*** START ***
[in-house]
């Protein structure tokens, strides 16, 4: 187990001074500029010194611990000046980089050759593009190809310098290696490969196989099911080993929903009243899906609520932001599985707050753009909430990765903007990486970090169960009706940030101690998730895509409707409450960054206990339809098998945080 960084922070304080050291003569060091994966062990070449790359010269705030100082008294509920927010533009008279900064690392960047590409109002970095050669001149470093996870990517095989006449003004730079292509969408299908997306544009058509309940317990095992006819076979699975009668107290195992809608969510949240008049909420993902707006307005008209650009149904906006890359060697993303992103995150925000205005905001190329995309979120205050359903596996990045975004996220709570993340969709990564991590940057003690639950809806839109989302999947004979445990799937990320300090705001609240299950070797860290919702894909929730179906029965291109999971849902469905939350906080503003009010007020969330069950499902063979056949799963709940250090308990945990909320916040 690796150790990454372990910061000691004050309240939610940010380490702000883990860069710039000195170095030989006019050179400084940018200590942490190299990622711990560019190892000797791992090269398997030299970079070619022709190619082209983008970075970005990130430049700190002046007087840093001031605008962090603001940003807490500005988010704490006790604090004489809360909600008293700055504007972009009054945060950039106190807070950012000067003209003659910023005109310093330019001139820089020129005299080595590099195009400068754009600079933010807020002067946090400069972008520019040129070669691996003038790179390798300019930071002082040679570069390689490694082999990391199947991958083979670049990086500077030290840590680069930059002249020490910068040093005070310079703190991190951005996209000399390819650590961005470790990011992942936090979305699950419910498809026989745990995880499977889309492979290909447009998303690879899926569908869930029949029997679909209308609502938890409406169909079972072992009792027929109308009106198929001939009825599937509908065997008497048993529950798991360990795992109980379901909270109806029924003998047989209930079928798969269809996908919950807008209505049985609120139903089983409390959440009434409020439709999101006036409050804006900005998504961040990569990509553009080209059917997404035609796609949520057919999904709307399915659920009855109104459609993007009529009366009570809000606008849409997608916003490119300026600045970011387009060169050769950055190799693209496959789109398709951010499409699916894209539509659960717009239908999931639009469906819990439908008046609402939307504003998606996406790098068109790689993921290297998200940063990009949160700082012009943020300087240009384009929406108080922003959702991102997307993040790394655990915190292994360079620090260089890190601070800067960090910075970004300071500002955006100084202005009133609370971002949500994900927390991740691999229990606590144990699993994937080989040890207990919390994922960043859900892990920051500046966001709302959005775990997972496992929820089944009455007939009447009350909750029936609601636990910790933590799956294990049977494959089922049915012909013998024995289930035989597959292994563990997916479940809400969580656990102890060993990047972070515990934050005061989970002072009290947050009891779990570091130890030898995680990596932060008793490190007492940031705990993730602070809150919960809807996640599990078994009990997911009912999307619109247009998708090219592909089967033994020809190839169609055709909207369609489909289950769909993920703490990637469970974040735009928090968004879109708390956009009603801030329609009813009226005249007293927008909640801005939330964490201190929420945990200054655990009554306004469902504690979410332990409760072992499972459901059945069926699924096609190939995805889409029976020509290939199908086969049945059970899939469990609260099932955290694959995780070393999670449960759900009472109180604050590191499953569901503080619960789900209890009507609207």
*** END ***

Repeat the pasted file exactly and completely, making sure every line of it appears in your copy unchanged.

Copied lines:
[in-house]
């Protein structure tokens, strides 16, 4: 187990001074500029010194611990000046980089050759593009190809310098290696490969196989099911080993929903009243899906609520932001599985707050753009909430990765903007990486970090169960009706940030101690998730895509409707409450960054206990339809098998945080 960084922070304080050291003569060091994966062990070449790359010269705030100082008294509920927010533009008279900064690392960047590409109002970095050669001149470093996870990517095989006449003004730079292509969408299908997306544009058509309940317990095992006819076979699975009668107290195992809608969510949240008049909420993902707006307005008209650009149904906006890359060697993303992103995150925000205005905001190329995309979120205050359903596996990045975004996220709570993340969709990564991590940057003690639950809806839109989302999947004979445990799937990320300090705001609240299950070797860290919702894909929730179906029965291109999971849902469905939350906080503003009010007020969330069950499902063979056949799963709940250090308990945990909320916040 690796150790990454372990910061000691004050309240939610940010380490702000883990860069710039000195170095030989006019050179400084940018200590942490190299990622711990560019190892000797791992090269398997030299970079070619022709190619082209983008970075970005990130430049700190002046007087840093001031605008962090603001940003807490500005988010704490006790604090004489809360909600008293700055504007972009009054945060950039106190807070950012000067003209003659910023005109310093330019001139820089020129005299080595590099195009400068754009600079933010807020002067946090400069972008520019040129070669691996003038790179390798300019930071002082040679570069390689490694082999990391199947991958083979670049990086500077030290840590680069930059002249020490910068040093005070310079703190991190951005996209000399390819650590961005470790990011992942936090979305699950419910498809026989745990995880499977889309492979290909447009998303690879899926569908869930029949029997679909209308609502938890409406169909079972072992009792027929109308009106198929001939009825599937509908065997008497048993529950798991360990795992109980379901909270109806029924003998047989209930079928798969269809996908919950807008209505049985609120139903089983409390959440009434409020439709999101006036409050804006900005998504961040990569990509553009080209059917997404035609796609949520057919999904709307399915659920009855109104459609993007009529009366009570809000606008849409997608916003490119300026600045970011387009060169050769950055190799693209496959789109398709951010499409699916894209539509659960717009239908999931639009469906819990439908008046609402939307504003998606996406790098068109790689993921290297998200940063990009949160700082012009943020300087240009384009929406108080922003959702991102997307993040790394655990915190292994360079620090260089890190601070800067960090910075970004300071500002955006100084202005009133609370971002949500994900927390991740691999229990606590144990699993994937080989040890207990919390994922960043859900892990920051500046966001709302959005775990997972496992929820089944009455007939009447009350909750029936609601636990910790933590799956294990049977494959089922049915012909013998024995289930035989597959292994563990997916479940809400969580656990102890060993990047972070515990934050005061989970002072009290947050009891779990570091130890030898995680990596932060008793490190007492940031705990993730602070809150919960809807996640599990078994009990997911009912999307619109247009998708090219592909089967033994020809190839169609055709909207369609489909289950769909993920703490990637469970974040735009928090968004879109708390956009009603801030329609009813009226005249007293927008909640801005939330964490201190929420945990200054655990009554306004469902504690979410332990409760072992499972459901059945069926699924096609190939995805889409029976020509290939199908086969049945059970899939469990609260099932955290694959995780070393999670449960759900009472109180604050590191499953569901503080619960789900209890009507609207």